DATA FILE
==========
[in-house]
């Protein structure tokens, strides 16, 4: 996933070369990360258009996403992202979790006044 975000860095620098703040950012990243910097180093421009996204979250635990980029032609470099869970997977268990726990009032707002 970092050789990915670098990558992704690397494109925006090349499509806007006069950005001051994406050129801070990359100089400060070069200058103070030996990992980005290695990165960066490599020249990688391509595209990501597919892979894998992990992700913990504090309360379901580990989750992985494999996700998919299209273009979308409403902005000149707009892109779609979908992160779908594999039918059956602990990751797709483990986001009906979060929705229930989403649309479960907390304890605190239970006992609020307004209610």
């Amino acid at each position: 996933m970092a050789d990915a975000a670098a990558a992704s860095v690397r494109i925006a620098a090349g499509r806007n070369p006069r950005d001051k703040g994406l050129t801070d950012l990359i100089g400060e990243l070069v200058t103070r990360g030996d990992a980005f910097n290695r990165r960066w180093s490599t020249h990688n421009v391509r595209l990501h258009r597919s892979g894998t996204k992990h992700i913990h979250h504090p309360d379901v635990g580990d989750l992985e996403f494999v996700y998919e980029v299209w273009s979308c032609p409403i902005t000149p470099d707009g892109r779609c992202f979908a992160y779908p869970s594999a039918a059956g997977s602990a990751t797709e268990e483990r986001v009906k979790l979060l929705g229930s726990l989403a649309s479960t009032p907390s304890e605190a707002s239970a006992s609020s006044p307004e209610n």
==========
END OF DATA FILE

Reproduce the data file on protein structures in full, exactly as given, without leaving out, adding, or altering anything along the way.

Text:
[in-house]
């Protein structure tokens, strides 16, 4: 996933070369990360258009996403992202979790006044 975000860095620098703040950012990243910097180093421009996204979250635990980029032609470099869970997977268990726990009032707002 970092050789990915670098990558992704690397494109925006090349499509806007006069950005001051994406050129801070990359100089400060070069200058103070030996990992980005290695990165960066490599020249990688391509595209990501597919892979894998992990992700913990504090309360379901580990989750992985494999996700998919299209273009979308409403902005000149707009892109779609979908992160779908594999039918059956602990990751797709483990986001009906979060929705229930989403649309479960907390304890605190239970006992609020307004209610």
């Amino acid at each position: 996933m970092a050789d990915a975000a670098a990558a992704s860095v690397r494109i925006a620098a090349g499509r806007n070369p006069r950005d001051k703040g994406l050129t801070d950012l990359i100089g400060e990243l070069v200058t103070r990360g030996d990992a980005f910097n290695r990165r960066w180093s490599t020249h990688n421009v391509r595209l990501h258009r597919s892979g894998t996204k992990h992700i913990h979250h504090p309360d379901v635990g580990d989750l992985e996403f494999v996700y998919e980029v299209w273009s979308c032609p409403i902005t000149p470099d707009g892109r779609c992202f979908a992160y779908p869970s594999a039918a059956g997977s602990a990751t797709e268990e483990r986001v009906k979790l979060l929705g229930s726990l989403a649309s479960t009032p907390s304890e605190a707002s239970a006992s609020s006044p307004e209610n």